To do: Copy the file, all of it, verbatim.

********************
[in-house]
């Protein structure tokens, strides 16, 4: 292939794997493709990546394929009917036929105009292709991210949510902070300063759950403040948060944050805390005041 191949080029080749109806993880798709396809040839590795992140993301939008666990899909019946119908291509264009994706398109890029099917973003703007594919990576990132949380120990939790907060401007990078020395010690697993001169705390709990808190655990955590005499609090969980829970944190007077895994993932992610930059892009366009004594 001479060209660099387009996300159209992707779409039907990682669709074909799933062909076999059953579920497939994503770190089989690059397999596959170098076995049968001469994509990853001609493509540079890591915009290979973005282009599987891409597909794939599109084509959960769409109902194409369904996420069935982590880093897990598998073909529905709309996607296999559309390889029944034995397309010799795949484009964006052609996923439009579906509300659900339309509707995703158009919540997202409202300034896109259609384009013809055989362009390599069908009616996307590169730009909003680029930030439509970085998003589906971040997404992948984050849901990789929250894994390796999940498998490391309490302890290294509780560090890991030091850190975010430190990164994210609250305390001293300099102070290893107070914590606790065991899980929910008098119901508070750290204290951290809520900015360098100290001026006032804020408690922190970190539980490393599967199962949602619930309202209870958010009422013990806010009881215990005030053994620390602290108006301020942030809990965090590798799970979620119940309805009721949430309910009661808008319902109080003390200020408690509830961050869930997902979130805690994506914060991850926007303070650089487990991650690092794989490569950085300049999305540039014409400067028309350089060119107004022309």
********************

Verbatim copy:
[in-house]
């Protein structure tokens, strides 16, 4: 292939794997493709990546394929009917036929105009292709991210949510902070300063759950403040948060944050805390005041 191949080029080749109806993880798709396809040839590795992140993301939008666990899909019946119908291509264009994706398109890029099917973003703007594919990576990132949380120990939790907060401007990078020395010690697993001169705390709990808190655990955590005499609090969980829970944190007077895994993932992610930059892009366009004594 001479060209660099387009996300159209992707779409039907990682669709074909799933062909076999059953579920497939994503770190089989690059397999596959170098076995049968001469994509990853001609493509540079890591915009290979973005282009599987891409597909794939599109084509959960769409109902194409369904996420069935982590880093897990598998073909529905709309996607296999559309390889029944034995397309010799795949484009964006052609996923439009579906509300659900339309509707995703158009919540997202409202300034896109259609384009013809055989362009390599069908009616996307590169730009909003680029930030439509970085998003589906971040997404992948984050849901990789929250894994390796999940498998490391309490302890290294509780560090890991030091850190975010430190990164994210609250305390001293300099102070290893107070914590606790065991899980929910008098119901508070750290204290951290809520900015360098100290001026006032804020408690922190970190539980490393599967199962949602619930309202209870958010009422013990806010009881215990005030053994620390602290108006301020942030809990965090590798799970979620119940309805009721949430309910009661808008319902109080003390200020408690509830961050869930997902979130805690994506914060991850926007303070650089487990991650690092794989490569950085300049999305540039014409400067028309350089060119107004022309």